The relationship of serotonin to depression in Parkinson's disease.Mov Disord. 1988; 3(3):237-44.MD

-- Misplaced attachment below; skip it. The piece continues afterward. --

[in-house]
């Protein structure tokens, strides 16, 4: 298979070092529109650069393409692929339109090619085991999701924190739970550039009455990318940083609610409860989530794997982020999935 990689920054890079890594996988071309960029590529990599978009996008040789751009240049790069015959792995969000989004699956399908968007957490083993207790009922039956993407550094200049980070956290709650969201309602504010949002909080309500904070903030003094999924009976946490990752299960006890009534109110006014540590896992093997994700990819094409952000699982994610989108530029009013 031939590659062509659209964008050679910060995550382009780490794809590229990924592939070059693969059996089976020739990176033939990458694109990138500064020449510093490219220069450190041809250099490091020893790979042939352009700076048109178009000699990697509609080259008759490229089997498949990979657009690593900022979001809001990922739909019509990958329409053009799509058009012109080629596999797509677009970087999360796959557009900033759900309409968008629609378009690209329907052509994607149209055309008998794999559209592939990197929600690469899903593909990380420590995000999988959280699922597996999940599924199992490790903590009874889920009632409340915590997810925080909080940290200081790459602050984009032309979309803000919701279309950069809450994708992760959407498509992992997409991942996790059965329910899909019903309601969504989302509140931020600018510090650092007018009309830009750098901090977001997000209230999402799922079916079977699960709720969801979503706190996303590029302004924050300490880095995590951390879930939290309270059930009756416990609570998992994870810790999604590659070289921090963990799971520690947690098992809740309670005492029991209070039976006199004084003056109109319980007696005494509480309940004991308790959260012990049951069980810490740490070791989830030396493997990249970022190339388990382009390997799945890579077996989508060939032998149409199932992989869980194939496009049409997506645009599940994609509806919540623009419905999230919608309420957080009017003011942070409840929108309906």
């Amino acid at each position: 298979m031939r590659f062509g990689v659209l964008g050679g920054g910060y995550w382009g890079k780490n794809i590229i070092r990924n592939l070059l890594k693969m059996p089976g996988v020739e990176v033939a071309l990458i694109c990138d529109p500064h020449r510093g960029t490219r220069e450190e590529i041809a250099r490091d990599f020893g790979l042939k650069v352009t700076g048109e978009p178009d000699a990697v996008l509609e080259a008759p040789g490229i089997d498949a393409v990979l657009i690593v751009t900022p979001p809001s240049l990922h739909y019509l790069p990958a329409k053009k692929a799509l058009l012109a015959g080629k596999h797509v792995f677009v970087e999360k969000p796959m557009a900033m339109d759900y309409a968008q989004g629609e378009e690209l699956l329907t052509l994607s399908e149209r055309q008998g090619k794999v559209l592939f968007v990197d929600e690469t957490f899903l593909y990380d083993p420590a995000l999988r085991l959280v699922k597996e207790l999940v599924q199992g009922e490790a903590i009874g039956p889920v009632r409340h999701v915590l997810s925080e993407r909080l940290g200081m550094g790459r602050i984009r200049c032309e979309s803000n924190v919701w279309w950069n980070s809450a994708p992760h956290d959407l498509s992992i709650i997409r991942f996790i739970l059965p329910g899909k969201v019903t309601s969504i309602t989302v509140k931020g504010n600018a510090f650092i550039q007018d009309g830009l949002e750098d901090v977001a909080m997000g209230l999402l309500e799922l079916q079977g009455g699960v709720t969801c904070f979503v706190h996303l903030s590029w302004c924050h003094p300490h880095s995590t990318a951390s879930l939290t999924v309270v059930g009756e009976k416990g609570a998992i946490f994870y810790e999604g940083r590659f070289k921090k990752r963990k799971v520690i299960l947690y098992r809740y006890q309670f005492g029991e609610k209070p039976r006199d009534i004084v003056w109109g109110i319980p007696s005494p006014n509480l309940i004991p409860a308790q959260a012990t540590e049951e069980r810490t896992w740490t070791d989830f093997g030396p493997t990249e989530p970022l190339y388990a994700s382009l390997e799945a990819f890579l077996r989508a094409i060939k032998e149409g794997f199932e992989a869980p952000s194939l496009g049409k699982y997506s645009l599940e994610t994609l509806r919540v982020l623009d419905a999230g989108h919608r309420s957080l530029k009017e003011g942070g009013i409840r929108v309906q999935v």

We have previously reported a correlation between depression in patients with idiopathic Parkinson's disease and decreased concentrations of the cerebrospinal fluid content of the serotonin metabolite, 5-HIAA. To further examine this relationship, we repeated the study in a new cohort of patients while they remained on dopaminergic medications, conducted follow-up interviews and examinations in our original cohort, and conducted an open trial of the serotonin precursor, 5-hydroxytryptophan in a group of new patients with depression. We were again able to demonstrate a significant reduction in cerebrospinal 5-HIAA in depressed patients in comparison to controls and patients without depression. Demented patients with Parkinson's disease, particularly those with concurrent depression, had the lowest values of 5-HIAA. No new cases of depression occurred in our original cohort after 2 1/2 years of follow-up, and depression remitted following conventional or experimental treatment in four patients. Depression improved in six of the seven new patients following oral 5-hydroxytryptophan. Three of these patients allowed a repeat lumbar puncture, and the concentration of 5-HIAA increased following 5-hydroxytryptophan. These three studies support our hypothesis that depression in idiopathic Parkinson's disease is associated with a reduction in brain serotonin. However, it also suggests that other factors, biological or environmental, may be causal factors.